Multisite Mixed Method Case Study

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CHAPTER THREE 3.0 Research Methodology 3.1 Research Design This section describes the major procedures that will be used in carrying out the research. This study is multi-site mixed method case study that will employ a Concurrent Triangulation Mixed-Method design. Using a multisite mixed methods approach, the study will strive to appraise selected peri-urban settlements situated on the fringes of Port Harcourt. 3.1.1 A Multisite Mixed Methods Approach A Multi-site case study investigates a defined, contemporary phenomenon that is common to two or more real world or naturalistic settings (Bishop, 2010). A multisite mixed methods approach is the type of research in which a researcher mixes or combines qualitative and quantitative research…show more content…
For instance in this study, survey data and interview data were collected concurrently and the results compared which is a triangulation of methods. Different perspectives were also recorded from various persons through open-ended questions in questionnaire and interviews which is a Triangulation of subjects. The advantage with this approach is that it overcomes the weakness in one method with the strengths of another. It can also be useful in expanding quantitative data through collection of open-ended qualitative data. The importance of this method is that it uses different data sources which help to validate findings. The reason for collecting both quantitative and qualitative data is to bring together the strengths of both forms of research to corroborate the results (Creswell, 2008). The basic idea is that integrating quantitative and qualitative data maximizes the strengths and minimizes the weaknesses of each type of data (Creswell & Plano Clark,…show more content…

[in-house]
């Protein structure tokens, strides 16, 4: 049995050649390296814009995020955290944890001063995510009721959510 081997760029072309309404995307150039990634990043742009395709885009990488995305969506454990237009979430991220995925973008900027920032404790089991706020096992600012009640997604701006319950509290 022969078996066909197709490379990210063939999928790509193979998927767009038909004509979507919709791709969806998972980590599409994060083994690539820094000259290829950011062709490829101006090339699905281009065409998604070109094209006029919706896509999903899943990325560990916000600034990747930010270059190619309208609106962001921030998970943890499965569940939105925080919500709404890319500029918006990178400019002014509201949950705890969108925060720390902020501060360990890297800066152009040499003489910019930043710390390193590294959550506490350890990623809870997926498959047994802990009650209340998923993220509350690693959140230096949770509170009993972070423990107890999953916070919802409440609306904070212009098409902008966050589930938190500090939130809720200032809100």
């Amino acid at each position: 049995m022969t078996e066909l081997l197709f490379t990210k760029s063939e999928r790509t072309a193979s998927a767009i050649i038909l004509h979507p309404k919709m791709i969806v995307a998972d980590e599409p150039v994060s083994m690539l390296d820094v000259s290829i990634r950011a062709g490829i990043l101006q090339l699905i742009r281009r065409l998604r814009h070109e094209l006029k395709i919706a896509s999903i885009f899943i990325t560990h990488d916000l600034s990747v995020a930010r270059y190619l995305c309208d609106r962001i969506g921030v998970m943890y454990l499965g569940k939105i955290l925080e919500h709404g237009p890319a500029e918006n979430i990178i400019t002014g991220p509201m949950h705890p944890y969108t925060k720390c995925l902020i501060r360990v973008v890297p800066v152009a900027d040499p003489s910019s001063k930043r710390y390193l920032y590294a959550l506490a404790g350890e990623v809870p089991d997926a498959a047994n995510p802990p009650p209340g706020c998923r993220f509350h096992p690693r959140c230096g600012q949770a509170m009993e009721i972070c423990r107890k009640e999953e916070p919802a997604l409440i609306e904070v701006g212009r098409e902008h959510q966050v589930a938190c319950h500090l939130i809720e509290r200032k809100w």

Regarding generalizations of findings, pragmatism places importance on external validity and transferability of findings, along with the idea that hypotheses are tied to time and context (Teddlie & Tashakkori, 2009). Pragmatism focuses on the problem to be researched and the consequences of the research (Tashakkori & Teddlie, 1998, pp. 29-30). In that sense, pragmatism allows the researcher to be free of mental and practical constraints imposed by the ‘‘forced choice dichotomy between post positivism and constructivism’’ (Creswell & Plano Clark, 2007, p. 27), and researchers do not have to ‘‘be the prisoner of a particular [research] method or technique’’ (Robson, 1993, p. 291). Pragmatists also hold an ‘‘entire presentational view of knowledge’’ arguing that research should no longer aim to most accurately represent reality, to provide an ‘‘accurate account of how things are in themselves’’ but to be useful, to ‘‘aim at utility for all’’ (Rorty, 1999p 26; Feilzer,

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